Lawmakers react after pro-union Protecting the Right to Organize Act, sponsored by Rep. Scott, passes House

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Rep. Bobby Scott, D-Va., speaks during news conference unveiling of the Patient Protection and Affordable Care Enhancement Act on Capitol Hill in Washington on Wednesday, June 24, 2020. (AP Photo/Manuel Balce Ceneta)

WASHINGTON (AP/WAVY) — The House has approved Democratic legislation sponsored by Virginia Rep. Bobby Scott (3rd District) that would invigorate workers’ unions following decades of court defeats and legislative setbacks.

The Protecting the Right to Organize Act, which passed Tuesday on a 225-206 vote, would block so-called Right to Work laws across the country and generally make it easier to organize a union.

It would also prohibit companies from hiring replacements for workers on strike.

Scott, the bill’s lead sponsor, is also the chairman of the Committee on Education and Labor.

“By passing the Protecting the Right to Organize Act today, the House has taken a critical step to secure workers’ right to join a union,” Scott said. “… “The Protecting the Right to Organize Act makes the most significant upgrades to the NLRA in 85 years by providing new tools to protect workers from intimidation and retaliation, introducing meaningful penalties for companies that violate workers’ rights, and allowing workers to hold free, fair, and safe union elections.”

The legislation has been endorsed by President Joe Biden, who recently gave his support to a union drive at an Amazon facility in Alabama.

But the bill faces heavy opposition from Republicans, making it unlikely that it can pass the Senate and become law.

Here are the statements released by some elected officials in Virginia and North Carolina:

Congressman Bobby Scott (D-Newport News)

VOTE IN FAVOR:

“By passing the Protecting the Right to Organize Act today, the House has taken a critical step to secure workers’ right to join a union.

“Labor unions are essential to rebuilding America’s middle class and improving the lives of workers and their families. Unfortunately, over the past 70 years, union membership has dropped to the lowest level since just after the National Labor Relations Act (NLRA) was first enacted. This decline is not a result of workers’ choices. It is plainly obvious that the NLRA is too weak to defend workers’ rights against intensifying anti-union attacks from wealthy special interests.

“The Protecting the Right to Organize Act makes the most significant upgrades to the NLRA in 85 years by providing new tools to protect workers from intimidation and retaliation, introducing meaningful penalties for companies that violate workers’ rights, and allowing workers to hold free, fair, and safe union elections.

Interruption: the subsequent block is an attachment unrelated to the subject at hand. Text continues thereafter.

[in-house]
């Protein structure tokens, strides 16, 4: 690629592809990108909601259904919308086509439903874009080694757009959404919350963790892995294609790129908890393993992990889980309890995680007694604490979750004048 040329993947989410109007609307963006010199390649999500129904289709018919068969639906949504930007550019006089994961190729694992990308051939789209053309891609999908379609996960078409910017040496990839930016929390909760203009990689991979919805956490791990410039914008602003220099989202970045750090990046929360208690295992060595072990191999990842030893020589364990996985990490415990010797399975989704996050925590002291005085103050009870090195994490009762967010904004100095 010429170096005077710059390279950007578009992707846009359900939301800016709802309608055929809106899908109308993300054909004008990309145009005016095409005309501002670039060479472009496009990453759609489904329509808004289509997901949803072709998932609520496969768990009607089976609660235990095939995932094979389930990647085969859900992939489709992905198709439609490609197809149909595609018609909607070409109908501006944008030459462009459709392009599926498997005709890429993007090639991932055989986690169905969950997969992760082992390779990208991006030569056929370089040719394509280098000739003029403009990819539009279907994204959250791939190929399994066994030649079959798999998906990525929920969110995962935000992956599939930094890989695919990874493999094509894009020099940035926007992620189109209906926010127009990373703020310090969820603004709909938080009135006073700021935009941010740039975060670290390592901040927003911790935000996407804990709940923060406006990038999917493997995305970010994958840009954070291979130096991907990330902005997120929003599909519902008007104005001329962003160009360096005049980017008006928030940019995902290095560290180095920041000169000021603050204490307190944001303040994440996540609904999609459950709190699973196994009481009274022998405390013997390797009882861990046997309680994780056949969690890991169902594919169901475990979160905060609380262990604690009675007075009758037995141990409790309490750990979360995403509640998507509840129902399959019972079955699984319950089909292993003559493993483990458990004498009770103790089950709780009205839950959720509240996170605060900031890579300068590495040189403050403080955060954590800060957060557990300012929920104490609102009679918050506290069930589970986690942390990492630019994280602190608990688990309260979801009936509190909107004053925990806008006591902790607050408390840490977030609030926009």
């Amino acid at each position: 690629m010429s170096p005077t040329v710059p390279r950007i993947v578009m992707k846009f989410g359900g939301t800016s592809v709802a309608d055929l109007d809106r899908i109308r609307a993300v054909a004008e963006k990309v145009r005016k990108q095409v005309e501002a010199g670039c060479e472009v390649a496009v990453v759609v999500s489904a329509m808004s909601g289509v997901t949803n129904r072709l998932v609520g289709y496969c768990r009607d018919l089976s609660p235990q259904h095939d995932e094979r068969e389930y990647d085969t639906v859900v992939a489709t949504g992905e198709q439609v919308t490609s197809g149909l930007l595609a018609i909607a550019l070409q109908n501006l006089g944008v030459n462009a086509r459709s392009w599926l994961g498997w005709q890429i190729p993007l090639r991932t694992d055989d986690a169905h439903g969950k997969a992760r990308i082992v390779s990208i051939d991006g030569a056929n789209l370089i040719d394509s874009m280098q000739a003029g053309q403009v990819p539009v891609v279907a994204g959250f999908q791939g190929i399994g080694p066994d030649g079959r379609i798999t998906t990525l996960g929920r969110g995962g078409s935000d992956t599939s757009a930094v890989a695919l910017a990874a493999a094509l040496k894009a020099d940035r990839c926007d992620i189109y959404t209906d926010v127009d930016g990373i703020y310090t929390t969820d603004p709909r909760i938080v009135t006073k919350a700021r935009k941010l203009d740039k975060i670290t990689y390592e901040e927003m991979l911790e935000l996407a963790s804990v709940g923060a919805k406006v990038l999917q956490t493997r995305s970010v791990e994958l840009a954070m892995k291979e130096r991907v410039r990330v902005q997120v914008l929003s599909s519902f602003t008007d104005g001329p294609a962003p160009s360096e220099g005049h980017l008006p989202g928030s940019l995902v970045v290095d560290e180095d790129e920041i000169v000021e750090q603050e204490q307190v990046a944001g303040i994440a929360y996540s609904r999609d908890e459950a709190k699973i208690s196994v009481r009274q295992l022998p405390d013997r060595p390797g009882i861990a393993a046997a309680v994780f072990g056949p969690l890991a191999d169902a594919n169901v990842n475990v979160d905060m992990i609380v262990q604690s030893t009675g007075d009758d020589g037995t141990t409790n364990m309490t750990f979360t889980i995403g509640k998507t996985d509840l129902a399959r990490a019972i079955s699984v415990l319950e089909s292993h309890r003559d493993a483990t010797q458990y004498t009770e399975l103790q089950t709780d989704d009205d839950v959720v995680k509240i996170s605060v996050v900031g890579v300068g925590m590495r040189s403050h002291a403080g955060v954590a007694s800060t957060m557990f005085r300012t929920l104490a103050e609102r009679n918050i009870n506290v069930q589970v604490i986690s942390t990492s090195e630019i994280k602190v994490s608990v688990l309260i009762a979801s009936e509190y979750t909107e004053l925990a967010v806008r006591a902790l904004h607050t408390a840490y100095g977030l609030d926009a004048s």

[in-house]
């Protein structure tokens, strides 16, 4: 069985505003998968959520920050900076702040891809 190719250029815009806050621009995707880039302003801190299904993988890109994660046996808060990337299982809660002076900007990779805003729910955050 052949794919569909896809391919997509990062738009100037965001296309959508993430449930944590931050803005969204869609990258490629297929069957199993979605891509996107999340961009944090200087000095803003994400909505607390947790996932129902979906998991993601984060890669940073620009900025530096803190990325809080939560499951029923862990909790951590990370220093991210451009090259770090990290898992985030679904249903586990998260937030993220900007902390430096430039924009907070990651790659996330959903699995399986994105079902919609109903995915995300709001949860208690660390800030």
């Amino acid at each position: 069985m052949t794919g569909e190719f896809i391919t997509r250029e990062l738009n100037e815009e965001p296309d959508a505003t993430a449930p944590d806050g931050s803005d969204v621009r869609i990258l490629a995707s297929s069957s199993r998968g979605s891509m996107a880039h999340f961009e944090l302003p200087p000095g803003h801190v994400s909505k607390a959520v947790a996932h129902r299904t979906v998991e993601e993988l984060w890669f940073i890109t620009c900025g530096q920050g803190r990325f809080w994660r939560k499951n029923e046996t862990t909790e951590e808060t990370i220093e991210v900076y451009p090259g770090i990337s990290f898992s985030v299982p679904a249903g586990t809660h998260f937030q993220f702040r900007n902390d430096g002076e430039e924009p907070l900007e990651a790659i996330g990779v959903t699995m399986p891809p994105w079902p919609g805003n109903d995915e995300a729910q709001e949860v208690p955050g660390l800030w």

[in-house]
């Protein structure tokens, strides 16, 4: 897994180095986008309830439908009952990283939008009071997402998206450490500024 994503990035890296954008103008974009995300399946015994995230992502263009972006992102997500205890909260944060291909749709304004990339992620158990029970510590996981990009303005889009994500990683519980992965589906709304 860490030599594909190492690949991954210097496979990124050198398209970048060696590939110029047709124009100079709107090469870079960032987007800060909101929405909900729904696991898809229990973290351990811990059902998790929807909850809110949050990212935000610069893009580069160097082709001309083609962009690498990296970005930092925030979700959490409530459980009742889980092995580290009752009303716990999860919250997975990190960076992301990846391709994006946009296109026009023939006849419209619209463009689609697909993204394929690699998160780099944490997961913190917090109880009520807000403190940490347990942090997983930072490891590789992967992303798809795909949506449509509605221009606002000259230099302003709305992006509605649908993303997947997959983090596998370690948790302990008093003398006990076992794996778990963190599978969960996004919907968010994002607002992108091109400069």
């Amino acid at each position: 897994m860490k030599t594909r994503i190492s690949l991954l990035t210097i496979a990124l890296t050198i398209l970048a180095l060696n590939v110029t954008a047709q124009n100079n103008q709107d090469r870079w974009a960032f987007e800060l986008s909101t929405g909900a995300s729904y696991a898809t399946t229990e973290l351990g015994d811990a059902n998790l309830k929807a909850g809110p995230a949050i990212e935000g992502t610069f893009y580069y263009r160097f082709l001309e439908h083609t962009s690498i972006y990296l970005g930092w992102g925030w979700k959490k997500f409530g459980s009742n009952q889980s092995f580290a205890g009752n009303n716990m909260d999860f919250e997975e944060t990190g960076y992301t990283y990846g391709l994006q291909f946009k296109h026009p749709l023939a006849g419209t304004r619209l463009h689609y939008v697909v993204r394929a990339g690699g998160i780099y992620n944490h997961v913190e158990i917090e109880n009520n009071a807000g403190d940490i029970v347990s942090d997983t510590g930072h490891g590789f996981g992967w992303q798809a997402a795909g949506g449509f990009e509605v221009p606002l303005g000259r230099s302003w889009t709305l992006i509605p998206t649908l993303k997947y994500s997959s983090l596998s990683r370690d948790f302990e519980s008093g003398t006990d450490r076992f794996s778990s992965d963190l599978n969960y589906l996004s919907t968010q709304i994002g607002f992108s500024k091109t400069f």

“Over the past year, every elected official has celebrated the courage and resilience of our workers. But there is a difference between praising hard work and standing up for hardworking people. Workers need us to take action. The Senate must immediately take up the PRO Act and ensure that workers can join together and negotiate for higher wages, better benefits, and safer workplaces.”

Congresswoman Elaine Luria (D-Norfolk)

VOTE IN FAVOR:

“The pandemic has revealed that many Coastal Virginians lack access to basic workplace safety protections, health care, or paid leave,” Congresswoman Luria said. “I will always stand up for the working people of my district and defend their right to collectively bargain.”

Congressman Gregory Murphy (R-Greenville)

VOTE AGAINST:

“H.R. 842 – which should be referred to as the Pro Union Boss Act – is a bad piece of legislation that would hurt workers’ rights and line the pockets of Big Labor,” said Murphy. “If this bill were to be adopted, right-to-work laws in 27 states would be overturned, forcing workers across the country to pay millions of dollars in dues even if they don’t wish to be in a union. Workers should absolutely have the right to forgo union membership if they believe it is in their best interest – forcing them to do otherwise is tyranny and government overreach.”

“This bill would also be detrimental to job creators. According to the American Action Forum, employers could be hit with more than $47 billion in new costs annually if H.R. 842 became law, at a time when our economy needs a jolt rather than a hindrance.

“Another troubling section of this bill would require workers to hand over their private personal information to union organizers without the employees’ consent. These privacy violations should not be tolerated in this country.

“I tried to improve this legislation through an amendment, but it was unfortunately blocked by Democrats. I proudly voted against this measure today, and although it passed the House, it is my prayer it does not become law.”

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